Below are some pictures of the rod-holder outrigger combo that I just built for my kayak. The kayak is an inexpensive 10 foot SunDolphin Journey. For about $300 you can buy one of these awesome kayaks. I fished the kayak unmodified for about a month but realized it would benefit from standing capabilities. Without outriggers there would be no-way to maintain stability on a kayak of this size. My initial plan was to make a one-sided outrigger, which I ended up doing last weekend. Let’s just say there is a lot of R & D that still needs to go into the single-sided outrigger (I will post pics of the design soon). This new design was much more thought out and conceptualized. I can’t remember where, probably a Youtube video or something, but I saw a similar design somewhere that inspired me to build this 2-in-1 kayak rod holder/outrigger. I used PVC piping for the main frame of the apparatus. PVC pipe is really fun to work with and it really gives you a mix of strength and weight-savings that you will not find with wood or metal. Using PVC also makes the outrigger very modular with the ability to add on to the design at a later date if I choose to do so. With that in mind, I chose not to cement each piece together but instead drill holes that would be filled with stainless steel screws that can be removed and adjusted at any point.
The bill of materials… Spent a total of $16.46. Purchased all of the items online through the Lowe’s pickup program. Ignore the drawing above. That is a design for a outboard motor holder that I will be working on soon.
The original design idea!
Heating the pipe. I realized that 90 degree angles were not going to work with the angles of the mounts on the kayak, so this is all I could think of. I don’t own a heat gun, otherwise I would have used one. I think the fumes given off by heated PVC are bad for you.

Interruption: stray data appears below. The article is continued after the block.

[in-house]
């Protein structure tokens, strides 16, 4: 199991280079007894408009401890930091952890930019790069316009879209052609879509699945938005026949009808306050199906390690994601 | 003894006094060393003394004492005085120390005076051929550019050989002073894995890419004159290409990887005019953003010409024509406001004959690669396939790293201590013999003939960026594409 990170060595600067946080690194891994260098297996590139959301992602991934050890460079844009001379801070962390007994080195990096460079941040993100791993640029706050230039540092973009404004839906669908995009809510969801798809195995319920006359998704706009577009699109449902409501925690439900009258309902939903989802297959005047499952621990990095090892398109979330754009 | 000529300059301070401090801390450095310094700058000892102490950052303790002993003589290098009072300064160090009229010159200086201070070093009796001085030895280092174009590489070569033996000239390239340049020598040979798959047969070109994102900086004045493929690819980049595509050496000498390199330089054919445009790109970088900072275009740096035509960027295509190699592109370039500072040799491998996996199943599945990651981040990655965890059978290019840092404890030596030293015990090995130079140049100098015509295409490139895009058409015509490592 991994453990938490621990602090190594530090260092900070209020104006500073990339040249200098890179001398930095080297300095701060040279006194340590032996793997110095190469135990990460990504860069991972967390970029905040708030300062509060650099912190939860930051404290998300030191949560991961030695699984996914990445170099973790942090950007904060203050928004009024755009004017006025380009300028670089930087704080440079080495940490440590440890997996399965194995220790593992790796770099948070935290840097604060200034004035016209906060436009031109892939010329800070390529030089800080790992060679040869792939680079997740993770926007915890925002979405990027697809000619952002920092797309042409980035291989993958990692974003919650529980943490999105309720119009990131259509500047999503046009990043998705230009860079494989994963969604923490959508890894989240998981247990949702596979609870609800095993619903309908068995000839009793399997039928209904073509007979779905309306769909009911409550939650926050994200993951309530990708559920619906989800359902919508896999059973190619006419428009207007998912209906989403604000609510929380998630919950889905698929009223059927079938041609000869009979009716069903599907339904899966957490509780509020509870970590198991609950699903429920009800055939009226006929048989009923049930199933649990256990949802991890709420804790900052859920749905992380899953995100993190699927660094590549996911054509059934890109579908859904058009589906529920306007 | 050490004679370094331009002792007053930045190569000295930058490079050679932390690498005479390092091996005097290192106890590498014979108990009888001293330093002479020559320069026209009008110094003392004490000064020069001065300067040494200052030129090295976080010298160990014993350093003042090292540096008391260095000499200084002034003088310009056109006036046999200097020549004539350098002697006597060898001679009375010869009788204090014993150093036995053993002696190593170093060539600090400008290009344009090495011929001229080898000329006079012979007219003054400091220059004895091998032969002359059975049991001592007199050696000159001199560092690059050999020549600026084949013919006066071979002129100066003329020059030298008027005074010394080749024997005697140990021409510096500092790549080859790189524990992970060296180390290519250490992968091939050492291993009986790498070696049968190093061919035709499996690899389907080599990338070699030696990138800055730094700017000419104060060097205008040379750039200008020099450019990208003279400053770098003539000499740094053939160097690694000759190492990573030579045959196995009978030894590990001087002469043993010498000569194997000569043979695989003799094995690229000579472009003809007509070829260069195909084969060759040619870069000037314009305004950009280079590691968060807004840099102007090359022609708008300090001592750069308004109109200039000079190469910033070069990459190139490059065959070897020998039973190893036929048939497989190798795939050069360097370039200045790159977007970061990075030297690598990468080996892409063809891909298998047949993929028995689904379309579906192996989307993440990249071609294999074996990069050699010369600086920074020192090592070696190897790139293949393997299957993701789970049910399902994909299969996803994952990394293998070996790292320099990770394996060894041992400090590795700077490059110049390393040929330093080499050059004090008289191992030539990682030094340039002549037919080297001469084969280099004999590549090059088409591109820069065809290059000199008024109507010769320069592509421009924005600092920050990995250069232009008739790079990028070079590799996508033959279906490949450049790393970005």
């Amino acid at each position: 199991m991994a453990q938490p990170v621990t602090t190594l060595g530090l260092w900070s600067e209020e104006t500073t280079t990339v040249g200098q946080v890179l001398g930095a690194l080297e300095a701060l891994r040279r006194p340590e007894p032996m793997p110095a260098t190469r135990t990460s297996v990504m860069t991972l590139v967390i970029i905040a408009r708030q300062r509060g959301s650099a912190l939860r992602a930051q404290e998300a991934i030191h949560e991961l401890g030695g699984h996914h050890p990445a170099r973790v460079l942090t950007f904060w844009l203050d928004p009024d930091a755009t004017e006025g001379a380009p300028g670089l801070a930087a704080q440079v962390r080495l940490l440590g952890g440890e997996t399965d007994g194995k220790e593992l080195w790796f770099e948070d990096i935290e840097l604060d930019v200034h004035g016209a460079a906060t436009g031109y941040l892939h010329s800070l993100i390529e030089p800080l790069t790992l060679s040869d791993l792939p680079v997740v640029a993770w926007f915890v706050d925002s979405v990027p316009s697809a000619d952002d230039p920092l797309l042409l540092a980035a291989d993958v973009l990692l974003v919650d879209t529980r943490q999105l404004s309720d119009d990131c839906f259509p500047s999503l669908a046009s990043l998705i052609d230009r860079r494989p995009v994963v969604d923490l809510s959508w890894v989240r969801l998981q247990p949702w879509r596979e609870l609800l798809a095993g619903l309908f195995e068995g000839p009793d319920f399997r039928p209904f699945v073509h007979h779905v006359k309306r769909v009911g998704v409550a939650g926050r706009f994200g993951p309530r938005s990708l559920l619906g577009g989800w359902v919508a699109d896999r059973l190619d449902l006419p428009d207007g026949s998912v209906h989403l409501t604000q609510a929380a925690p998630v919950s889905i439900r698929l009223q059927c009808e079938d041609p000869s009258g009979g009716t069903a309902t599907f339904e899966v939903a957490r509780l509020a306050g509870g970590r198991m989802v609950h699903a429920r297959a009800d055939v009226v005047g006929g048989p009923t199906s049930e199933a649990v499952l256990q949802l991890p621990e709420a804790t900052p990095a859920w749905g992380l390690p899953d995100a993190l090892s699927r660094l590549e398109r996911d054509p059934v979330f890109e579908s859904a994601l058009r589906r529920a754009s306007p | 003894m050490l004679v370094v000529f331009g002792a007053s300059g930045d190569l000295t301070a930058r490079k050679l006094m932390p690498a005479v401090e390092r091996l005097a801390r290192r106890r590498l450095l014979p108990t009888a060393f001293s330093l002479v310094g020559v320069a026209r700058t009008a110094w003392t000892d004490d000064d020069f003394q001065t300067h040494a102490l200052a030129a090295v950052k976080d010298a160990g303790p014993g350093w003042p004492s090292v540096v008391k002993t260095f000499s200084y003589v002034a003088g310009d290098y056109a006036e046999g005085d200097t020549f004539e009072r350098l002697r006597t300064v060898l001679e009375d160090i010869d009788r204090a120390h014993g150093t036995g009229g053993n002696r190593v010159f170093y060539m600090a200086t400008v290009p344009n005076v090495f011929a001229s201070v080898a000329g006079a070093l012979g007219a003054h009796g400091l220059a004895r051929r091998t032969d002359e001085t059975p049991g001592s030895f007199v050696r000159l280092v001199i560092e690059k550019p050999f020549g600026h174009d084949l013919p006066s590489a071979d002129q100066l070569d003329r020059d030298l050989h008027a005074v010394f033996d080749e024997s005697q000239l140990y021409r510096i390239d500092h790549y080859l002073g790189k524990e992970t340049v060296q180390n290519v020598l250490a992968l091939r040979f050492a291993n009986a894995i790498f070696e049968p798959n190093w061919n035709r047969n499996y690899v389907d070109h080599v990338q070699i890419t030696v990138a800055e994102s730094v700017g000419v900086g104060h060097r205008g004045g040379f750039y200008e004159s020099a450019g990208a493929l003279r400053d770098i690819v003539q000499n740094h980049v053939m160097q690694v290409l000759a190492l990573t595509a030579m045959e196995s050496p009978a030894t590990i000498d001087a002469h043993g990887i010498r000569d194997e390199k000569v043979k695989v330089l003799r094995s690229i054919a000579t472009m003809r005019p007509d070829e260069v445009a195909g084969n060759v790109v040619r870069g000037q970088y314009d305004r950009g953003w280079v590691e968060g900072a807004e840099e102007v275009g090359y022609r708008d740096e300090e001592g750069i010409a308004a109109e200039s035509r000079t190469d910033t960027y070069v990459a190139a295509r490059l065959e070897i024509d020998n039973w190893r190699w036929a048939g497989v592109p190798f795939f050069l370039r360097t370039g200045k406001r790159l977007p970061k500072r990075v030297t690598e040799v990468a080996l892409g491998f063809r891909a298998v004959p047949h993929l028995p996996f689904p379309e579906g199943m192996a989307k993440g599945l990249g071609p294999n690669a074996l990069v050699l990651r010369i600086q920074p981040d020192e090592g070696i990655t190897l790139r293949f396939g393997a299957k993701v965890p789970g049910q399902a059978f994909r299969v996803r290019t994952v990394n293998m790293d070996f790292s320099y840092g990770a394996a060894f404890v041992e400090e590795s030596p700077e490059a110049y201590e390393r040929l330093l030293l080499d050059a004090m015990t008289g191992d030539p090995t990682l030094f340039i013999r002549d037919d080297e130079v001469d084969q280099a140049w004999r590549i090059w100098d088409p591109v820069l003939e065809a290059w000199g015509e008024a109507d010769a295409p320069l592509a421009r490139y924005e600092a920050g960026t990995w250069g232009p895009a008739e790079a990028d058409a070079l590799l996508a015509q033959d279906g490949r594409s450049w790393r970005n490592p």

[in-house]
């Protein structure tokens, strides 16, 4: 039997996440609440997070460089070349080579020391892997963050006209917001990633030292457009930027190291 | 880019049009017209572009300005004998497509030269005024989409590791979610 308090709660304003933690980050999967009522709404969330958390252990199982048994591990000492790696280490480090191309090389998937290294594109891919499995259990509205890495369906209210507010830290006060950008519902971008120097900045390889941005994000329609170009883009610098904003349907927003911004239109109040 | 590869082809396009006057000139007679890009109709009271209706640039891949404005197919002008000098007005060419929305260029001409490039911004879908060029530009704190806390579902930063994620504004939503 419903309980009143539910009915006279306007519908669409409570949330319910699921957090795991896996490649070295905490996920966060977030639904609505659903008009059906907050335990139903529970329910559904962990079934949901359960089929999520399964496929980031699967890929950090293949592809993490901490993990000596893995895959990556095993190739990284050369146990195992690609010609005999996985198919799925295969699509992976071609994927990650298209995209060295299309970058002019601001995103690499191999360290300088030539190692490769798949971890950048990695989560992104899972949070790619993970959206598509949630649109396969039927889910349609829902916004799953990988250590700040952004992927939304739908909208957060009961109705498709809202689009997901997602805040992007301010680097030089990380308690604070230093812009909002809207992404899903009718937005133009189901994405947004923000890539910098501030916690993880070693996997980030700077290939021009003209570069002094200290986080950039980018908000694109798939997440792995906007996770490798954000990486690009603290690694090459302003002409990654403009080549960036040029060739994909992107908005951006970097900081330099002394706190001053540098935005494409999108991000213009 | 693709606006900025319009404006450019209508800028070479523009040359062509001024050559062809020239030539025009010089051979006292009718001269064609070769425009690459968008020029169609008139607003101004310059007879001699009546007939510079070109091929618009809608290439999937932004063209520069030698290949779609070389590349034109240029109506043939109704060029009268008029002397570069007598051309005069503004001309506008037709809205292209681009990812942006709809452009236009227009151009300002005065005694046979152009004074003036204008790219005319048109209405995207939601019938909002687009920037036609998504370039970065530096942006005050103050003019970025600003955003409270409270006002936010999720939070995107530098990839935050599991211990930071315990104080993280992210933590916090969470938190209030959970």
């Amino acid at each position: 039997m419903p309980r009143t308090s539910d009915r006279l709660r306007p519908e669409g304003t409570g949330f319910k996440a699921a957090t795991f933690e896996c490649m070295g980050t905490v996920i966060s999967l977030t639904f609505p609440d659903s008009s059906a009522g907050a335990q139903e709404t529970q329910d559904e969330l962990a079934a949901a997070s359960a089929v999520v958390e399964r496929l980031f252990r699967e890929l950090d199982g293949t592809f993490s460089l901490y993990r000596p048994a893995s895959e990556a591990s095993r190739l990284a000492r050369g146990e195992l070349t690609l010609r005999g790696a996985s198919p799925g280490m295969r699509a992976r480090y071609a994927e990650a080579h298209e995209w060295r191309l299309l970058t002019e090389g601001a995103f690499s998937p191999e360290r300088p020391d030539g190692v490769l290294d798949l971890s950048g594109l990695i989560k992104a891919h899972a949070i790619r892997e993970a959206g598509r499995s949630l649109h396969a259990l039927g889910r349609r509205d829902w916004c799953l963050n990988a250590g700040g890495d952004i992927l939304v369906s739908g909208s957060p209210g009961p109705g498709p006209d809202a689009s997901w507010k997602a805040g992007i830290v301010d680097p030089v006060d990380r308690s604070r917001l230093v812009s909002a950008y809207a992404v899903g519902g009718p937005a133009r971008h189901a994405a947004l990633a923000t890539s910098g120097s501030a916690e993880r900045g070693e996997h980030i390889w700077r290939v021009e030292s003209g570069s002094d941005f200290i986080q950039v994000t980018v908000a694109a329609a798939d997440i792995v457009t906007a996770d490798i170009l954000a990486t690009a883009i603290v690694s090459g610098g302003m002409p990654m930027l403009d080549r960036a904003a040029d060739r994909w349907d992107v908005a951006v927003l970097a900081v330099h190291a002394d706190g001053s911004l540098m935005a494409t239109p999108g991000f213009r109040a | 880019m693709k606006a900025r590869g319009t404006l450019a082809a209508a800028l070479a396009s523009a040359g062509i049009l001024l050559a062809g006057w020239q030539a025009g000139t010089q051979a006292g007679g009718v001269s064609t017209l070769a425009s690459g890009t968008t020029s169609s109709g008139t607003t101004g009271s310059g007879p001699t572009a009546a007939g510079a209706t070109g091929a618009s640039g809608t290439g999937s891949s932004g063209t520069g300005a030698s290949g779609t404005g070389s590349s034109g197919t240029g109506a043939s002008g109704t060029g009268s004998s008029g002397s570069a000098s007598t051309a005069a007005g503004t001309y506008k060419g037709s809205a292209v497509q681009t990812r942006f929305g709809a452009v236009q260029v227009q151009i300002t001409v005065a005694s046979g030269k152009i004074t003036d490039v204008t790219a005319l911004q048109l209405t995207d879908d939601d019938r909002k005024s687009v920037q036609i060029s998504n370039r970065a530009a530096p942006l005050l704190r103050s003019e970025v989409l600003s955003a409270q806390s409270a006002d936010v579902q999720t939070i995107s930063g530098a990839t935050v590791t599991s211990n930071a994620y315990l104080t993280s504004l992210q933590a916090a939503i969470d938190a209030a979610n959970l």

Oops! A little too much heat on that one.
All of the angled components… 2 elbows, 3 crosses, 2 t’s
This is how the pipes looked after the heating process. I bent them to about 135 degrees. They were probably heated to about 250 before they started getting mushy.
The semi-finished project. I will be testing and tweaking tomorrow.
This is how I attached each piece. This is a good alternative to rubber cement because it allows the pieces to be taken apart and adjusted.
The two base pieces fit snuggly in the rod holders that came with kayak from the factory. I used 1″ pvc for the whole build.
The rods fit nicely in the 1″ cross-sections. Now I have 4 rod holders in this thing! Not that I need that many. I only ever take 2 rods with me. From left to right… St. Croix Legend with a Penn Conquer reel, Penn inshore rod with Quantum Triax reel, and A $20 Dyawa combo from sports authority. Surprisingly, the cheapest rod gets the most use and I have landed more fish on it than all the other ones combined.
The semi-finished Product. Testing and tweaking will take place tomorrow. It was already getting dark by the time I finished the build. Took about 3 hours total.
The kayak waiting on the ramp
The anchor made out of a down rigger weight
The rudder prior to attaching to the outrigger
A standing shot from the water. I was on the very bow of the boat and it was still stable enough for me to stand. I’d say it works pretty well and it doesn’t get in the way like i thought it might. I can make a full paddle stroke without hitting the outrigger floats.